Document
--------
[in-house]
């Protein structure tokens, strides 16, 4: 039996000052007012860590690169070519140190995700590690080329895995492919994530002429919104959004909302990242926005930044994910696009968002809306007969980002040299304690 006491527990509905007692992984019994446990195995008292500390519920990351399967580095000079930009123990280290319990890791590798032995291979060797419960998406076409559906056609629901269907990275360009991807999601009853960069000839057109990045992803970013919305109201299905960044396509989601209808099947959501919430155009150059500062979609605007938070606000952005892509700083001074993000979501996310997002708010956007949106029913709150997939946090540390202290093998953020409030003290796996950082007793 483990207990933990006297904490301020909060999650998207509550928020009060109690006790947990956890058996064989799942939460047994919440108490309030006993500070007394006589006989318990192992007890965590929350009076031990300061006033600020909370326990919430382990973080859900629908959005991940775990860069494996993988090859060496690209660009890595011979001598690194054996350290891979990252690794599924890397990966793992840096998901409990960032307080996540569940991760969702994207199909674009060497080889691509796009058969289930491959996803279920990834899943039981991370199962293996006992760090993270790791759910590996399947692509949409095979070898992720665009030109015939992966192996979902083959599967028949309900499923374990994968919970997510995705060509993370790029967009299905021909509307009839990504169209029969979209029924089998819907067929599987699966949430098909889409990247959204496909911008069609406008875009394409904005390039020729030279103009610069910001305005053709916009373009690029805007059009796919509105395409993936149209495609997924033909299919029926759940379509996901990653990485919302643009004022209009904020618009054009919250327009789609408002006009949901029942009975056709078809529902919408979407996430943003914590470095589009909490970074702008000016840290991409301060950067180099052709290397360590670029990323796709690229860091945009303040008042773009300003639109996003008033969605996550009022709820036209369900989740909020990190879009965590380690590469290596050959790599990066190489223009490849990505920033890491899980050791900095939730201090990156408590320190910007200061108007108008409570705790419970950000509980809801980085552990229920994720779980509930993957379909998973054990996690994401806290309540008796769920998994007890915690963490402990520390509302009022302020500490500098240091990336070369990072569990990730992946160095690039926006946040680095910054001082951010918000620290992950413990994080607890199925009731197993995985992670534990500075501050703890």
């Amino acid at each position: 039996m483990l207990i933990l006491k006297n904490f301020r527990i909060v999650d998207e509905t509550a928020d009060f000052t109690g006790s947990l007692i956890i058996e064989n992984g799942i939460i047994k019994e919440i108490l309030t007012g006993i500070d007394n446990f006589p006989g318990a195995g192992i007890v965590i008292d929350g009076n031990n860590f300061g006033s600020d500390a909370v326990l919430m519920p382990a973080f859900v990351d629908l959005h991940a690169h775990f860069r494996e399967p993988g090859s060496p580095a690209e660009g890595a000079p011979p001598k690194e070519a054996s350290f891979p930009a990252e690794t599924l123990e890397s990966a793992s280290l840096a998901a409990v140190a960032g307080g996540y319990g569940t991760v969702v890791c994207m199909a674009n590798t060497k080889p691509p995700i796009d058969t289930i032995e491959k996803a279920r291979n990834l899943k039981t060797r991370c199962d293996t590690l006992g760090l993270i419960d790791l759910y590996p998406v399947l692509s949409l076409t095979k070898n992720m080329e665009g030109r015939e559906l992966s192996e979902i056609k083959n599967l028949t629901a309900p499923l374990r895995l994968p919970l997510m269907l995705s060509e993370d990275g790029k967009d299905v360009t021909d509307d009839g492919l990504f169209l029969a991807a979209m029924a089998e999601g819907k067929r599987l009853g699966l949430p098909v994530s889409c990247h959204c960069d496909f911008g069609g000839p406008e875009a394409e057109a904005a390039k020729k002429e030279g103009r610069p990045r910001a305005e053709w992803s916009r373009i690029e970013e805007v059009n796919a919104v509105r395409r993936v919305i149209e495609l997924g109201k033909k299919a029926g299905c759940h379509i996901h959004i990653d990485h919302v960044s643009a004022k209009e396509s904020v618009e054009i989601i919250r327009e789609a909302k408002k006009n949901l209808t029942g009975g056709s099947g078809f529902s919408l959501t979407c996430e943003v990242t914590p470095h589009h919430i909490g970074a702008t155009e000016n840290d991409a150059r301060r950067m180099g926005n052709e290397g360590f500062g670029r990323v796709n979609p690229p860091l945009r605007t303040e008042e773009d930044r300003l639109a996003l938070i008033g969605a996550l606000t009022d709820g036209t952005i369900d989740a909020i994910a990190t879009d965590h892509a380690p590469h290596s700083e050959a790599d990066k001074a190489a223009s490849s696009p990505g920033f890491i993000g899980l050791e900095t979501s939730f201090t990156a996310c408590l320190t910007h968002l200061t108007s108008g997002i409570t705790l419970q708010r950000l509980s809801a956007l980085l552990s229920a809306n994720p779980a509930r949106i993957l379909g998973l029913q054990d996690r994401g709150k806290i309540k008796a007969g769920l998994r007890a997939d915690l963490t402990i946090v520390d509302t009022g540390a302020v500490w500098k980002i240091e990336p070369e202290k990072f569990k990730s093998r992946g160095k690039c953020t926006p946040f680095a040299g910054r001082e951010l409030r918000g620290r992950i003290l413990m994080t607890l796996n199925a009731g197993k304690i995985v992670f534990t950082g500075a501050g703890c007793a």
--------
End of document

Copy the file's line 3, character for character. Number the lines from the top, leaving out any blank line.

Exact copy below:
């Amino acid at each position: 039996m483990l207990i933990l006491k006297n904490f301020r527990i909060v999650d998207e509905t509550a928020d009060f000052t109690g006790s947990l007692i956890i058996e064989n992984g799942i939460i047994k019994e919440i108490l309030t007012g006993i500070d007394n446990f006589p006989g318990a195995g192992i007890v965590i008292d929350g009076n031990n860590f300061g006033s600020d500390a909370v326990l919430m519920p382990a973080f859900v990351d629908l959005h991940a690169h775990f860069r494996e399967p993988g090859s060496p580095a690209e660009g890595a000079p011979p001598k690194e070519a054996s350290f891979p930009a990252e690794t599924l123990e890397s990966a793992s280290l840096a998901a409990v140190a960032g307080g996540y319990g569940t991760v969702v890791c994207m199909a674009n590798t060497k080889p691509p995700i796009d058969t289930i032995e491959k996803a279920r291979n990834l899943k039981t060797r991370c199962d293996t590690l006992g760090l993270i419960d790791l759910y590996p998406v399947l692509s949409l076409t095979k070898n992720m080329e665009g030109r015939e559906l992966s192996e979902i056609k083959n599967l028949t629901a309900p499923l374990r895995l994968p919970l997510m269907l995705s060509e993370d990275g790029k967009d299905v360009t021909d509307d009839g492919l990504f169209l029969a991807a979209m029924a089998e999601g819907k067929r599987l009853g699966l949430p098909v994530s889409c990247h959204c960069d496909f911008g069609g000839p406008e875009a394409e057109a904005a390039k020729k002429e030279g103009r610069p990045r910001a305005e053709w992803s916009r373009i690029e970013e805007v059009n796919a919104v509105r395409r993936v919305i149209e495609l997924g109201k033909k299919a029926g299905c759940h379509i996901h959004i990653d990485h919302v960044s643009a004022k209009e396509s904020v618009e054009i989601i919250r327009e789609a909302k408002k006009n949901l209808t029942g009975g056709s099947g078809f529902s919408l959501t979407c996430e943003v990242t914590p470095h589009h919430i909490g970074a702008t155009e000016n840290d991409a150059r301060r950067m180099g926005n052709e290397g360590f500062g670029r990323v796709n979609p690229p860091l945009r605007t303040e008042e773009d930044r300003l639109a996003l938070i008033g969605a996550l606000t009022d709820g036209t952005i369900d989740a909020i994910a990190t879009d965590h892509a380690p590469h290596s700083e050959a790599d990066k001074a190489a223009s490849s696009p990505g920033f890491i993000g899980l050791e900095t979501s939730f201090t990156a996310c408590l320190t910007h968002l200061t108007s108008g997002i409570t705790l419970q708010r950000l509980s809801a956007l980085l552990s229920a809306n994720p779980a509930r949106i993957l379909g998973l029913q054990d996690r994401g709150k806290i309540k008796a007969g769920l998994r007890a997939d915690l963490t402990i946090v520390d509302t009022g540390a302020v500490w500098k980002i240091e990336p070369e202290k990072f569990k990730s093998r992946g160095k690039c953020t926006p946040f680095a040299g910054r001082e951010l409030r918000g620290r992950i003290l413990m994080t607890l796996n199925a009731g197993k304690i995985v992670f534990t950082g500075a501050g703890c007793a």